What does progress at ICCAT Annual Session 2022 mean for Atlantic tuna and fishing communities

After 9 days of negotiations, the Annual Session of ICCAT 2022 concluded in Faro, Portugal, yesterday with the following outcome highlights:

Landmark outcomes were achieved for some species including for the bluefin tuna stocks in the north Atlantic and Mediterranean Ocean which, after 12 years of negotiations, now have adopted management procedures in place. These management procedures, which will be reviewed again in three years’ time, use key scientific indicators of stock status to calculate the total allowable catch (TAC). This agreed systematic procedure  will alleviate many of the challenges associated with agreeing on a TAC, and will hopefully ensure the sustainable management of Atlantic bluefin tuna stocks into the future.

In parallel to the encouraging progress made for bluefin tuna stocks, negotiations on the measure for tropical tuna species, and this year specifically bigeye tuna, were difficult and the Commission could not reach consensus. Ultimately, an amended rollover of the previous measure (21/01), which was initially adopted in 2019, has been adopted. The rolled over measure maintains the previous TAC of 62,000 tonnes, with associated catch limits, and the previously agreed controls on the use of fish aggregating devices (FADs). The FAD measures, which include a limit of 300 FADs per vessel, a 72-day oceanwide FAD closure and the required use of non-entangling materials in FAD designs will continue to mitigate the harvest of juvenile tuna, bycatch, animal entanglement, habitat damage and pollution impacts caused on the largest scale by drifting FAD designs.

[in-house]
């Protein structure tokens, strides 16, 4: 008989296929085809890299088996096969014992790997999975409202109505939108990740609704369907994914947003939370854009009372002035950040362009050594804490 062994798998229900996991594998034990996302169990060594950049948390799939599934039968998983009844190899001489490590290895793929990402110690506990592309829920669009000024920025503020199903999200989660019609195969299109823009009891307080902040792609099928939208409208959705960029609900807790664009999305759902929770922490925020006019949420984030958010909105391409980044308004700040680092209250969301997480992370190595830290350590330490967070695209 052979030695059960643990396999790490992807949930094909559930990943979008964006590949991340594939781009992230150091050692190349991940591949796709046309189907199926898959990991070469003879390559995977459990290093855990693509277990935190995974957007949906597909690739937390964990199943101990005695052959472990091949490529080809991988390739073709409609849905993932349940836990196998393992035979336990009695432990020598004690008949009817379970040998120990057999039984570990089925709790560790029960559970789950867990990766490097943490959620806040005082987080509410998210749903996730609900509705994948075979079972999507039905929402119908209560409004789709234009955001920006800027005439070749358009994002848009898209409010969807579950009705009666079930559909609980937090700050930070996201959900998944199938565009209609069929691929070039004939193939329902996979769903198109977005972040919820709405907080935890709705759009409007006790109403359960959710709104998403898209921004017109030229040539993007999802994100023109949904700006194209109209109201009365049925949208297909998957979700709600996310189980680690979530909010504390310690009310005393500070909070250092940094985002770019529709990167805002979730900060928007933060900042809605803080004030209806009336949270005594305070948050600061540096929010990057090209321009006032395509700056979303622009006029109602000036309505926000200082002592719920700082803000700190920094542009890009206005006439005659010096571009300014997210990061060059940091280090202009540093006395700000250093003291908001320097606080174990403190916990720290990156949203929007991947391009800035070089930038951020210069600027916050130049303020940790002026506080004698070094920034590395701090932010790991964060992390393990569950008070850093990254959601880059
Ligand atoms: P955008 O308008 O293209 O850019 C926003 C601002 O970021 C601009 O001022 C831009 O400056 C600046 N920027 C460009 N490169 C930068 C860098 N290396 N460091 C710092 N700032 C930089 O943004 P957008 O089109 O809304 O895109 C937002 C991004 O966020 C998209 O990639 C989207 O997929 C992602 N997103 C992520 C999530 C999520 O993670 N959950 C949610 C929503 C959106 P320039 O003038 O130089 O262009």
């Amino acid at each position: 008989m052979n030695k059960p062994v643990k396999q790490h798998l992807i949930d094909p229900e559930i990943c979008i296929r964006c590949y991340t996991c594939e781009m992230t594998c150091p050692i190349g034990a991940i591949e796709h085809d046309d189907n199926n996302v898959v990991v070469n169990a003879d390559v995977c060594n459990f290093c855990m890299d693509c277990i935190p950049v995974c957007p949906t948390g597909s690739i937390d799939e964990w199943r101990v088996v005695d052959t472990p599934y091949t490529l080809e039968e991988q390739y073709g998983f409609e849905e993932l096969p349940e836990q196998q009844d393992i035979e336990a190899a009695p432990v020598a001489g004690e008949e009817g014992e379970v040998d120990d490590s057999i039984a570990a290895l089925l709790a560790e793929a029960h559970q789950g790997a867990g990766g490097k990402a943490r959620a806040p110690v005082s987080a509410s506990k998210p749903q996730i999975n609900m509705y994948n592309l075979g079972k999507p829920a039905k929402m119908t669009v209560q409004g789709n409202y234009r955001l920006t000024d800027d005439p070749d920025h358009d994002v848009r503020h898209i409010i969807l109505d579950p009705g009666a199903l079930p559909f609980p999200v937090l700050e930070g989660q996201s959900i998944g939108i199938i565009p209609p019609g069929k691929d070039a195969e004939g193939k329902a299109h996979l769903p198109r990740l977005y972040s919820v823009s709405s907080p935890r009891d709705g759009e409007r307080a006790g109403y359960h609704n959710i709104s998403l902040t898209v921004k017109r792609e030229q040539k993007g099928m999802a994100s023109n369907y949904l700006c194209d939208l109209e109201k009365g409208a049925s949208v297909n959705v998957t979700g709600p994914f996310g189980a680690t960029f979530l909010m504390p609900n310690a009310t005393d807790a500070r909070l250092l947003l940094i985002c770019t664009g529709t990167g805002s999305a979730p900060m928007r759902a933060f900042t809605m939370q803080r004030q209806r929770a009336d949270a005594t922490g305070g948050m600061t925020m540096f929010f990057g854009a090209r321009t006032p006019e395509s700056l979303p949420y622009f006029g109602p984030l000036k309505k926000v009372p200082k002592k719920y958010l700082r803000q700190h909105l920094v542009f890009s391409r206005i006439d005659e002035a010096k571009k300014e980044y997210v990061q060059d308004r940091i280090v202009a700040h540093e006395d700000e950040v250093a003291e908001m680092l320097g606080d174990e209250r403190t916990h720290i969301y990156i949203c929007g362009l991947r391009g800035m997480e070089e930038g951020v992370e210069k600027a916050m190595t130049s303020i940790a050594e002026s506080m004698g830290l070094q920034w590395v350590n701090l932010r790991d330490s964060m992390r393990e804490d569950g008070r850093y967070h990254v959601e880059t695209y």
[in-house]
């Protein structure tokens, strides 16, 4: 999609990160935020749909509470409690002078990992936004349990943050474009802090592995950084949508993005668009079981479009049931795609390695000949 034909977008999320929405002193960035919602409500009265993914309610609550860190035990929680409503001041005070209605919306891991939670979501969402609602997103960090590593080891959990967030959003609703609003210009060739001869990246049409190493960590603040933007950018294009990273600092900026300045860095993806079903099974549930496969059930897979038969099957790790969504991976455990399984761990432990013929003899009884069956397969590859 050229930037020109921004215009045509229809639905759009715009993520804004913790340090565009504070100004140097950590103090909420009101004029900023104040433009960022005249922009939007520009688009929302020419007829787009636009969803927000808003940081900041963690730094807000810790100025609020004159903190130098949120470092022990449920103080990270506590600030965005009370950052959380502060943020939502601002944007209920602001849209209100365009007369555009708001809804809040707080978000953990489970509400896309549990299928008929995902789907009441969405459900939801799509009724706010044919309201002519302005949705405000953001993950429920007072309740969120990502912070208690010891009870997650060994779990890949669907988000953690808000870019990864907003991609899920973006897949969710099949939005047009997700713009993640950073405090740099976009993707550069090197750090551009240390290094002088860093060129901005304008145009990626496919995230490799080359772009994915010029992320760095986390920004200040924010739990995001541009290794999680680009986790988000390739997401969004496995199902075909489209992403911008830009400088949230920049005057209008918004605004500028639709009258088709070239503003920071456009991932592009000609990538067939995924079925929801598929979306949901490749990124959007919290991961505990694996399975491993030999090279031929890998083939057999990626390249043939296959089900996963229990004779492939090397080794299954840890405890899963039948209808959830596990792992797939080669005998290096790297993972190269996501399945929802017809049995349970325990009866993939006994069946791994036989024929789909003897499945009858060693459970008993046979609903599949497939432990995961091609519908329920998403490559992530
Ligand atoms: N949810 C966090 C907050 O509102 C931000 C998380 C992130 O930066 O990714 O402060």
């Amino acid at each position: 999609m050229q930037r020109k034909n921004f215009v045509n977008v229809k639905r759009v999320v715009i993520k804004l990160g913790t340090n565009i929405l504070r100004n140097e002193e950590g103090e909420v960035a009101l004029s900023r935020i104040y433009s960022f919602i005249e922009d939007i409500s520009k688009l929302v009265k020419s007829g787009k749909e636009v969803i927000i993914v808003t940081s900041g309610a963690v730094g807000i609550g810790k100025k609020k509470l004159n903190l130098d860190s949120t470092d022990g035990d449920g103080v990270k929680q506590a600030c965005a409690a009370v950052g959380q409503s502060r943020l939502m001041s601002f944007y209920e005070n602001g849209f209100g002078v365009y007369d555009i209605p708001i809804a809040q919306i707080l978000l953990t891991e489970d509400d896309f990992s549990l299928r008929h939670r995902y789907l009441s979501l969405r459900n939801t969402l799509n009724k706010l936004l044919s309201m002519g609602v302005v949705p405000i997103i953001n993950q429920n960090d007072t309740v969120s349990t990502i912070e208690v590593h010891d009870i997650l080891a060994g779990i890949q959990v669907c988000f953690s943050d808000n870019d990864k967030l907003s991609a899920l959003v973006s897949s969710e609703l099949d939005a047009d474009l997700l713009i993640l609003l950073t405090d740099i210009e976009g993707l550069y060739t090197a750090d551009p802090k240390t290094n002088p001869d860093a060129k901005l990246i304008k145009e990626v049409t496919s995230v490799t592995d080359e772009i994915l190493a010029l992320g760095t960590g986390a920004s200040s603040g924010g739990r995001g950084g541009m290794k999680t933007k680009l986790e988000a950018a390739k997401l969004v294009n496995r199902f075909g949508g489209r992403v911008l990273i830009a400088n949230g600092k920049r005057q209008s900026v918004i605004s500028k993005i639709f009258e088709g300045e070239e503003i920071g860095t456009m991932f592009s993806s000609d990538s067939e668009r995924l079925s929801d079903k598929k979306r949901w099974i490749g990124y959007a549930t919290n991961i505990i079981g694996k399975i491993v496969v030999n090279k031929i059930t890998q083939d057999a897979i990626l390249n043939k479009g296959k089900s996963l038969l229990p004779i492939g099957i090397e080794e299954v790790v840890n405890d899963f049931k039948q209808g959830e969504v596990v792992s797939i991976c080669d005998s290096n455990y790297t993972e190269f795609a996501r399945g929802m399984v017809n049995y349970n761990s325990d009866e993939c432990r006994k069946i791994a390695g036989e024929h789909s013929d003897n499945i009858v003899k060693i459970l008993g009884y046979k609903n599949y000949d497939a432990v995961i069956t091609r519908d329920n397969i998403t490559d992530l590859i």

IPNLF are pleased to see that FAD measures have been maintained and that clearer direction has been given on the FAD data that fleets must submit. This will inform scientific developments and improve management measures to increase transparency of FAD use into the future. We hope that with clearer requirements on what data must be submitted to the Scientific Committee (SCRS), the Commission will be able to better understand and sustainably alleviate the impacts of FADs on juvenile tuna and broader ocean ecosystems. Nevertheless, there remains a long way to go to develop and adopt a new measure for tropical tuna in the Atlantic which will achieve truly equitable, sustainable fisheries management for these stocks, with an ecosystem approach. In addition, it is important for tropical tuna that the Commission upholds its commitment to develop Harvest Control rules (HCRs) for bigeye, yellowfin and skipjack tuna.

Other key achievements included an increase in catch limits for the south Atlantic albacore stock in response to improvements in the stocks status which will be of great benefit to small-scale, one-by-one fisheries in the south Atlantic Ocean. In addition, the Commission adopted new measures to protect mako sharks in the southern Atlantic Ocean by ending overfishing and improving the status of the stock, as well as a resolution on climate change, originally proposed by the United States. This, encouragingly, follows the adoption of a climate change measure proposed by the Maldives for the Indian Ocean earlier this year and is the first of its kind to be adopted by ICCAT. In line with the Maldives’ proposal, it mandates that the Commission invests in improving its understanding of climate change and considers the potential impacts of climate change on ICCAT target species and species in the rest of the ecosystem. This will encourage the Commission to take a more holistic ecosystem approach to fisheries management and we hope that similar steps will continue to be taken and expanded upon in other RFMOs.